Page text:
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COVID-19 Cases, Deaths Drop Significantly In Long-Term Care Facilities

SALT LAKE CITY, Utah – A national study offered a ray of sunshine for many long-term care facilities as it revealed COVID-19 cases have dropped by 82% and deaths have dropped by 63% since December. 

“What a tragic year it has been, by far the most difficult year in the history of the long-term care sector,” said Mark Parkinson, president and CEO of the American Health Care Association and National Center of Assisted Living during a national press conference on Monday. “The rate of decline (in long-term care facilities) is actually more significant than the rate of decline in the general population. The fact that the number of cases has been declining more dramatically among residents and staff is a really good indication that the vaccine program is working.” 

Evidence of that is being felt at The Ridge Foothill Senior Living center in Salt Lake City. Social activities have resumed with residents gathering together. They are also able to eat together, and new guidelines allowed some family members to go inside rooms to visit loved ones. 

These activities were not possible a few months ago because of COVID-19 restrictions. 

“It’s so wonderful to be able to just sit near each other. We’ve all had the vaccines, it’s just a whole new world for us,” said Mary Heideman, one of the activity coordinators.  

It was the end of December when the very first vaccine shots were given to the more than 250 residents and staff members at the center. Resident Wendy Moench was the second one to get it. A few weeks later she got her second dose.

“I feel like a free woman. It’s like a spring door opened up.” Moench told KSL with a big smile on her face.

Masks must still be worn inside the facility, at all social gatherings, and when around others.

“We have to be cautious and we have to be safe for other people who are coming into the building,” Moench said.

Rick Paul just moved his mother into The Ridge two days ago from a senior living center in Wilmington, Delaware. He said being able to actually go into his mother’s room and sit with her is a huge deal. 

“This is absolutely wonderful. Her family and her church are everything and without those two things in her life she basically sat in her room and waited for the clock to tick through the days,” Paul said.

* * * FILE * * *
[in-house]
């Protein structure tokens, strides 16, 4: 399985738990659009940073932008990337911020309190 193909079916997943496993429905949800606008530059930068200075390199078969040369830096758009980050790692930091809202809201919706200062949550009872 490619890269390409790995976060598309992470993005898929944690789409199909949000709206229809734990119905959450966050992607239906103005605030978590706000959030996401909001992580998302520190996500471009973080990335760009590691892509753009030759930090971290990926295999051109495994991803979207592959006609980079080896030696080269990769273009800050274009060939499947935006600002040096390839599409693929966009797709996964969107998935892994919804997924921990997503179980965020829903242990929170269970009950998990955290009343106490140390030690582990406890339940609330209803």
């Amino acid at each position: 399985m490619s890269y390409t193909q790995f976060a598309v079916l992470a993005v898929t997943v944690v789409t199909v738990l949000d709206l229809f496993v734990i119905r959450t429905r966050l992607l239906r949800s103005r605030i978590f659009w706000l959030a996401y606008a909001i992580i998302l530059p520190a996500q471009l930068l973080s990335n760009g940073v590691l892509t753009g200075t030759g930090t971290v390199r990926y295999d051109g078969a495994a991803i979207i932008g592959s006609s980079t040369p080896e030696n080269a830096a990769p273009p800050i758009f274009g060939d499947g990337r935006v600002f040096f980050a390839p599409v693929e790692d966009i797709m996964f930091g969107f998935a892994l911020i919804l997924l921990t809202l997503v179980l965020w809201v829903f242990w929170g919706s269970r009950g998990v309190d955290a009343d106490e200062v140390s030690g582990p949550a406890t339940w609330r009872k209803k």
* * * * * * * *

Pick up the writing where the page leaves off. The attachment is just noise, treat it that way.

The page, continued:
“I think it’s beyond hope,” said Cindy Fey, director of marketing at The Ridge. “It’s been a huge game-changer all being vaccinated. It feels like we are back to normal it really does. We’ve loved it.”


Coronavirus Resources

Have you or a family member been affected by coronavirus issues in Utah? KSL wants to hear from you. Contact KSL by emailing social@ksl.com.

Click here to sign up for a vaccine and here to see how Utah’s vaccine rollout is progressing.

The latest COVID-19 stories from KSL can be found here.

How do I prevent it?

The CDC has some simple recommendations, most of which are the same for preventing other respiratory illnesses or the flu:

  • Avoid close contact with people who may be sick
  • Avoid touching your face
  • Stay home when you are sick
  • Cover your cough or sneeze with a tissue and then throw the tissue in the trash
  • Wash your hands often with soap and water for at least 20 seconds, especially after going to the bathroom, before eating, and after blowing your nose, coughing or sneezing. Always wash your hands with soap and water if your hands are visibly dirty.
  • If soap and water are not readily available, use an alcohol-based hand sanitizer with at least 60% alcohol.

The CDC recommends wearing cloth face coverings in public settings where other social distancing measures are difficult to maintain (e.g., grocery stores and pharmacies), especially in areas of significant community-based transmission.

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